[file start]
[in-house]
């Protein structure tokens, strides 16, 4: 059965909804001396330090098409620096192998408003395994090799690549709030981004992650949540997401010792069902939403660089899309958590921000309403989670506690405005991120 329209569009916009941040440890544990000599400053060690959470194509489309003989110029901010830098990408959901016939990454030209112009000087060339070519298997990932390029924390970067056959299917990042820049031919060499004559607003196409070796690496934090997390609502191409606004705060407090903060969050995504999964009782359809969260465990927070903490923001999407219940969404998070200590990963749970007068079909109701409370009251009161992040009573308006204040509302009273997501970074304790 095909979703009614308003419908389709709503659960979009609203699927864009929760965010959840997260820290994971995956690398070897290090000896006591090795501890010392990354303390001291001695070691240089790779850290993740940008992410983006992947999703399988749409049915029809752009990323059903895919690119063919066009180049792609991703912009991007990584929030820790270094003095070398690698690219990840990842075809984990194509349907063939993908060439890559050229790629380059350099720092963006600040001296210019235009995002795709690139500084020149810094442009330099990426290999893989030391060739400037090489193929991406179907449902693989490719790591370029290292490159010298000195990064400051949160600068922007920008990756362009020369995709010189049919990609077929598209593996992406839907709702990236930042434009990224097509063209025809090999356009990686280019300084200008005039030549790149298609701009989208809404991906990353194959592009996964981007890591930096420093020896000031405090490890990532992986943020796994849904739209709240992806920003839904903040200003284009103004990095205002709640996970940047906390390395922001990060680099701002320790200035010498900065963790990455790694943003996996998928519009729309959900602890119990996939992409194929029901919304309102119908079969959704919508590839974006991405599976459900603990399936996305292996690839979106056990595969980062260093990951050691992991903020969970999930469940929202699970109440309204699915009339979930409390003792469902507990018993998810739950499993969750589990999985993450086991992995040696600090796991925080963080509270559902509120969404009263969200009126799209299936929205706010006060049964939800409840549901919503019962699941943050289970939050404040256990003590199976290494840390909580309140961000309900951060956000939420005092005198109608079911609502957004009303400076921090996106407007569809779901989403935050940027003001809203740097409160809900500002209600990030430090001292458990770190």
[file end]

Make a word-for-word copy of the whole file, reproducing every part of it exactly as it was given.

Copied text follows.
[in-house]
């Protein structure tokens, strides 16, 4: 059965909804001396330090098409620096192998408003395994090799690549709030981004992650949540997401010792069902939403660089899309958590921000309403989670506690405005991120 329209569009916009941040440890544990000599400053060690959470194509489309003989110029901010830098990408959901016939990454030209112009000087060339070519298997990932390029924390970067056959299917990042820049031919060499004559607003196409070796690496934090997390609502191409606004705060407090903060969050995504999964009782359809969260465990927070903490923001999407219940969404998070200590990963749970007068079909109701409370009251009161992040009573308006204040509302009273997501970074304790 095909979703009614308003419908389709709503659960979009609203699927864009929760965010959840997260820290994971995956690398070897290090000896006591090795501890010392990354303390001291001695070691240089790779850290993740940008992410983006992947999703399988749409049915029809752009990323059903895919690119063919066009180049792609991703912009991007990584929030820790270094003095070398690698690219990840990842075809984990194509349907063939993908060439890559050229790629380059350099720092963006600040001296210019235009995002795709690139500084020149810094442009330099990426290999893989030391060739400037090489193929991406179907449902693989490719790591370029290292490159010298000195990064400051949160600068922007920008990756362009020369995709010189049919990609077929598209593996992406839907709702990236930042434009990224097509063209025809090999356009990686280019300084200008005039030549790149298609701009989208809404991906990353194959592009996964981007890591930096420093020896000031405090490890990532992986943020796994849904739209709240992806920003839904903040200003284009103004990095205002709640996970940047906390390395922001990060680099701002320790200035010498900065963790990455790694943003996996998928519009729309959900602890119990996939992409194929029901919304309102119908079969959704919508590839974006991405599976459900603990399936996305292996690839979106056990595969980062260093990951050691992991903020969970999930469940929202699970109440309204699915009339979930409390003792469902507990018993998810739950499993969750589990999985993450086991992995040696600090796991925080963080509270559902509120969404009263969200009126799209299936929205706010006060049964939800409840549901919503019962699941943050289970939050404040256990003590199976290494840390909580309140961000309900951060956000939420005092005198109608079911609502957004009303400076921090996106407007569809779901989403935050940027003001809203740097409160809900500002209600990030430090001292458990770190």